Figure 2: PCA (scores and loading plots, biplot) based on total flavonoid content analyzed in C. jamacaru extracts (vegetative and fruiting cladodes, bark, pulp, and seed fruit extracts) and their antioxidant activities (DPPH, ABTS, and Fe2+ chelating activity) and anticancer effects (MTT assay). To evaluate anticancer effects, MTT assay was performed after 24 h of treatment (MTT 24 h), 48 h of treatment (MTT 48 h), and 72 h of treatment (MTT 72 h). Values of antioxidant activity and anticancer effect at the concentration of 500.0 μg/mL were used to perform PCA analysis.

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[Table 3] presents the results of Pearson correlation analysis. Values followed by negative sign indicate an inversely proportional relation between the factors. Thus, considering that MTT assay was used to verify the viability of tumor cells after treatment with C. jamacaru extracts, negative correlations between the MTT assay and the total flavonoid content or antioxidant activities suggest increasing anticancer effect. A moderate negative correlation between anticancer effect after 24 h of treatment (MTT 24 h) and total flavonoid content level was demonstrated. Moreover, a moderate negative correlation between anticancer effect after 48 h of treatment (MTT 48 h) and total flavonoid content, DPPH, and ABTS activities was observed. The anticancer effect after 72 h of treatment (MTT 72 h) showed a moderate negative correlation with the DPPH activity and moderate positive correlation with Fe2+ chelating activity.
Table 3: Pearson correlation analysis between total flavonoid content, antioxidant activities (DPPH, ABTS, and Fe2+ chelation), and anticancer effects (MTT assay) of C. jamacaru extracts.

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  4. Discussion Top


Phytochemicals production and accumulation in plants may differ due to genetic, environmental, and phenological factors[5],[17]. The phytochemicals can accumulate in different parts of the plants[18], while the variety, processing, cooking, and growing conditions may determine the level of phytochemicals accumulated in plant tissues[19].

Studies on the phenological aspects of cacti are scarce and usually address factors related to ecology or increase in fruit and plant biomass production, as the studies of Gomes et al.[9] and Arba et al.[20]. Gomes et al.[9] performed a study relating phenology, frugivory, dispersion and germination of C. jamacaru seeds, and Arba et al.[20] investigated the effect of irrigation on plant biomass at different phenological stages in cactus of the genus Opuntia produced for commercial purposes.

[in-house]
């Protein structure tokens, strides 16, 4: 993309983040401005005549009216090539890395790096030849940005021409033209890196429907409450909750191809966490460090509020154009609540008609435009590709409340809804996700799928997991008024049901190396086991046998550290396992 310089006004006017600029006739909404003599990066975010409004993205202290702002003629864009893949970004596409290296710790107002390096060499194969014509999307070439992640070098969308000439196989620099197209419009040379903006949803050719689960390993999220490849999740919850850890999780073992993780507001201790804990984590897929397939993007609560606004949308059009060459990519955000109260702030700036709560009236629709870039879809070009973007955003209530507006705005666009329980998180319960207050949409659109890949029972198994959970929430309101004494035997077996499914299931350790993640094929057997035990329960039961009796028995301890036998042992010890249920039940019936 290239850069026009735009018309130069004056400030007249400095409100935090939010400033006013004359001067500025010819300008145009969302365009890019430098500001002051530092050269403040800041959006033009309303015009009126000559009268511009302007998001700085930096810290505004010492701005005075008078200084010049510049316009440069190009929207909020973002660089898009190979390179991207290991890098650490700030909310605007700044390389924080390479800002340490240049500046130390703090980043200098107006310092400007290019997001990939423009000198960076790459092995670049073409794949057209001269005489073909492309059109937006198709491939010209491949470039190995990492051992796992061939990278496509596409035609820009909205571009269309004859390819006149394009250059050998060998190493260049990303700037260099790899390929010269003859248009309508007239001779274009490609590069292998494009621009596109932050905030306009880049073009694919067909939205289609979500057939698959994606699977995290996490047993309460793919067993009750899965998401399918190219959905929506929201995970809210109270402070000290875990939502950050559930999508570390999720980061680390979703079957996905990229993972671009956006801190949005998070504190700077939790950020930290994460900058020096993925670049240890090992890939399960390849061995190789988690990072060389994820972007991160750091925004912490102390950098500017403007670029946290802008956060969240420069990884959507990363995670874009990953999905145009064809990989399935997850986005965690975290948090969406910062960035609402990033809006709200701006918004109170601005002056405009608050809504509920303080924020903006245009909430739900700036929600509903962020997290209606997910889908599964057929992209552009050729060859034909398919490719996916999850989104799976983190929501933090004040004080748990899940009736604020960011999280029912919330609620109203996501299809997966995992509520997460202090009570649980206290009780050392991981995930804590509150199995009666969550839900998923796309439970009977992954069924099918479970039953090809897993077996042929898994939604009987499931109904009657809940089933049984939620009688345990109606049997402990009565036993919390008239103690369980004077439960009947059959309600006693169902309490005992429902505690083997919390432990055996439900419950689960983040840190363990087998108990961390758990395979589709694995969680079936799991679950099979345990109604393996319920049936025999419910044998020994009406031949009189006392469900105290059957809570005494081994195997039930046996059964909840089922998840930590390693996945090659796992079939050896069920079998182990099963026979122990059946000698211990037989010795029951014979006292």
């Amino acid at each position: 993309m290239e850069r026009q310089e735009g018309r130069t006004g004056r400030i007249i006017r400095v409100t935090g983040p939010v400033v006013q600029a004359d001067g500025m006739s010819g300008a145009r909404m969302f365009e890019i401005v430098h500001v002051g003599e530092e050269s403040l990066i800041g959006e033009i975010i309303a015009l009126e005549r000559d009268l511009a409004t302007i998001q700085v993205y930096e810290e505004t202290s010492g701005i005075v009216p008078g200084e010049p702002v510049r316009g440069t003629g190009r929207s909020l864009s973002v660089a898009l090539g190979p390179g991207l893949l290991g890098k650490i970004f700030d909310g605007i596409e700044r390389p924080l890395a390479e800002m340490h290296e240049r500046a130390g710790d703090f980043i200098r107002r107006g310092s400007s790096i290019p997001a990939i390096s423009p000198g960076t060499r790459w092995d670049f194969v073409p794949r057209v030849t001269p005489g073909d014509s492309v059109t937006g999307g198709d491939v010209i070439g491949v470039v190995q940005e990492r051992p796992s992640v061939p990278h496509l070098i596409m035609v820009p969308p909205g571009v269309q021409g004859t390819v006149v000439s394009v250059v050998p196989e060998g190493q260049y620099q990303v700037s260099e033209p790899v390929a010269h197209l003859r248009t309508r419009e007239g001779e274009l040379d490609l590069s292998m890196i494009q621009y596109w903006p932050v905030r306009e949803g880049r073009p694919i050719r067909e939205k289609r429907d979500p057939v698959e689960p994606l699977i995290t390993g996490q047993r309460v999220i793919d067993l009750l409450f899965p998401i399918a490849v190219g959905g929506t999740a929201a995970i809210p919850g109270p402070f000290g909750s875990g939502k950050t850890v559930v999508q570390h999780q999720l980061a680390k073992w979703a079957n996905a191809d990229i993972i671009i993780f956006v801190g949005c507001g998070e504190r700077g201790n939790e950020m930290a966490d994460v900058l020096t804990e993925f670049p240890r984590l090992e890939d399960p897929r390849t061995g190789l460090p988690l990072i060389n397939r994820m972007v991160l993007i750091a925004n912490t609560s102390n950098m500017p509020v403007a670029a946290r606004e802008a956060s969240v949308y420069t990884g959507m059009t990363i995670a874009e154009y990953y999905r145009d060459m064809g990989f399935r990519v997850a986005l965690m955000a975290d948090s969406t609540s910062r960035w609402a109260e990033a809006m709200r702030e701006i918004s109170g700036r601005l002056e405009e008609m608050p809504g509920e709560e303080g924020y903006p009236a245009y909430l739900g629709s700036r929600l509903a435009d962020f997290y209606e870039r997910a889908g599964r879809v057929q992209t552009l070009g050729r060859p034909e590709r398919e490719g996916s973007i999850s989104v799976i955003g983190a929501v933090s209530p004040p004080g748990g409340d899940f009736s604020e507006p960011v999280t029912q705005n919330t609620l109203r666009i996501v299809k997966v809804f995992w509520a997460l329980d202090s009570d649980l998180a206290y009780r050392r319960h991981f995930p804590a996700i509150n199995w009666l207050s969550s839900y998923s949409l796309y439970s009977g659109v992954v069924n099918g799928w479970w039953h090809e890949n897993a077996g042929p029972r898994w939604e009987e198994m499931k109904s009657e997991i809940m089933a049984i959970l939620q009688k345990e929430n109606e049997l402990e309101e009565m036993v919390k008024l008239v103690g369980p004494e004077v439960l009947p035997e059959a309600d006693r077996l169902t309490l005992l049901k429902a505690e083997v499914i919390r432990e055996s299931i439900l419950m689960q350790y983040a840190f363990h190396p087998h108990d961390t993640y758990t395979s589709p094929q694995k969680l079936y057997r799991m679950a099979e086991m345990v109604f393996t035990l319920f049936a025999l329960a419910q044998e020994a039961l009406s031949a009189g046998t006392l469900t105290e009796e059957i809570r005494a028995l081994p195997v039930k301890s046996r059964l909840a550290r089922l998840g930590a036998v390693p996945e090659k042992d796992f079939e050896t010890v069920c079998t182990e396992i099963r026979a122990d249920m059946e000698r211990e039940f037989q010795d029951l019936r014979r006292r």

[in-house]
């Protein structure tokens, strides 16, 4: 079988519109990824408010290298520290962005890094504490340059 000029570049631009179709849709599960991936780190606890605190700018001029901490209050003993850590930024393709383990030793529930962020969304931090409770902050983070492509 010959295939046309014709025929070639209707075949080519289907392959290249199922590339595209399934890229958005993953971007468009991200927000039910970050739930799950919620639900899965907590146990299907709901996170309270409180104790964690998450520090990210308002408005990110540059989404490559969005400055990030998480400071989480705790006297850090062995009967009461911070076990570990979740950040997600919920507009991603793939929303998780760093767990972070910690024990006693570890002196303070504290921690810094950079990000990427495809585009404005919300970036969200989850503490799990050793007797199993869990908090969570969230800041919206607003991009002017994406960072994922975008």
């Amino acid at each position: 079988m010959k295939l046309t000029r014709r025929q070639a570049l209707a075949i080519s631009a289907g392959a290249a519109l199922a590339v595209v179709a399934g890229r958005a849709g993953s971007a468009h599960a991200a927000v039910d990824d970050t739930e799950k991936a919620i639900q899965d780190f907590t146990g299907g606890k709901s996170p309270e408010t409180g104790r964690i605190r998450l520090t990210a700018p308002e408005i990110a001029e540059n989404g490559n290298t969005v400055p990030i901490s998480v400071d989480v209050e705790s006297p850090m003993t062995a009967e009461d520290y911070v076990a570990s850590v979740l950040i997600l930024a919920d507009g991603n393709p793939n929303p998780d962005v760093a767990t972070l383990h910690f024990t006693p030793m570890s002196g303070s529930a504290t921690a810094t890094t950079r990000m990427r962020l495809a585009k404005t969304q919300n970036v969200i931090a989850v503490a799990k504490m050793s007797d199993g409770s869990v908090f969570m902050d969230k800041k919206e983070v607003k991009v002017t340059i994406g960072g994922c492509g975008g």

C. jamacaru is a succulent plant adapted to arid regions and the fruiting stage seems to play an important modulating role in the production of flavonoids. The total flavonoid content in cladodes extract of C. jamacaru at vegetative stage (20.85 μg/mL) was higher than that observed by de Sousa Araújo et al.[21] in methanolic extract (0.59 μg/mL) and Dutra et al.[4] in hydroalcoholic extract (0.51 μL). For the content of flavonoids in the bark and pulp, the values found in our study differ from those observed by Lima[22], evaluating the total yellow flavonoid in C. jamacaru fresh fruits, 3.20 and 2.35 mg/100 g in bark and pulp, respectively.

The plant material used in our study was collected in July 2018, after the fructification peak of June 2018[9]. Considering that plants grown in natural environments may show heterogenous flowering and fruiting, it was possible to find and collect in the same population C. jamacaru plants in vegetative and fruiting stage.

Compared to previous studies conducted with C. jamacaru cladodes at the vegetative stage[4],[21], our study found that there is an increase in the total production of flavonoids during the fruiting stage. Our study also showed that the extract of C. jamacaru cladodes in the vegetative stage had relatively high total flavonoid content (20.85 μg/mL) compared to what Dutra et al. (0.51 μg/mL) described using C. jamacaru cladodes collected at the same region and phenological stage in September 2016[4]. Fluctuations in flavonoid content may occur due to environmental changes, as suggested by Pretti et al.[5]. However, we believe that fruiting increases plant flavonoid production and that the relatively high level of flavonoids in cladodes at the vegetative stage may have occurred due to post-fructification stage.

Several methods can be employed to assess the antioxidant capacity of vegetable extracts in vitro[23],[24]. The use of a single method of antioxidant evaluation provides basic information about antioxidant properties of a sample. Therefore, the use of different methods of antioxidant evaluation is recommended, since it allows a better understanding of antioxidant properties and mechanism of action of a sample[23],[25].

DPPH, ABTS, and Fe2+ chelation ions assays were used to evaluate the antioxidant activity of C. jamacaru extracts in this work. A low antioxidant activity in pulp and bark extracts was observed, and in some concentrations the antioxidant activity was not detected (62.5 and 125.0 μg/mL) for DPPH and ABTS assays using pulp extract and for Fe2+ chelation assay using bark extract. The studies with fruits showed that plant phenology and physiological responses to biotic and abiotic factors were able to modify the properties of potential antioxidant, such as under climate scenarios[7],[26],[27]. C. jamacaru is a cactus adapted to semi-arid conditions, surviving in high temperatures[28]. However, the high temperatures in which this cactus develops may degrade the phytotochemicals found in the fruits and reduce their antioxidant capacity[26], as observed in our study.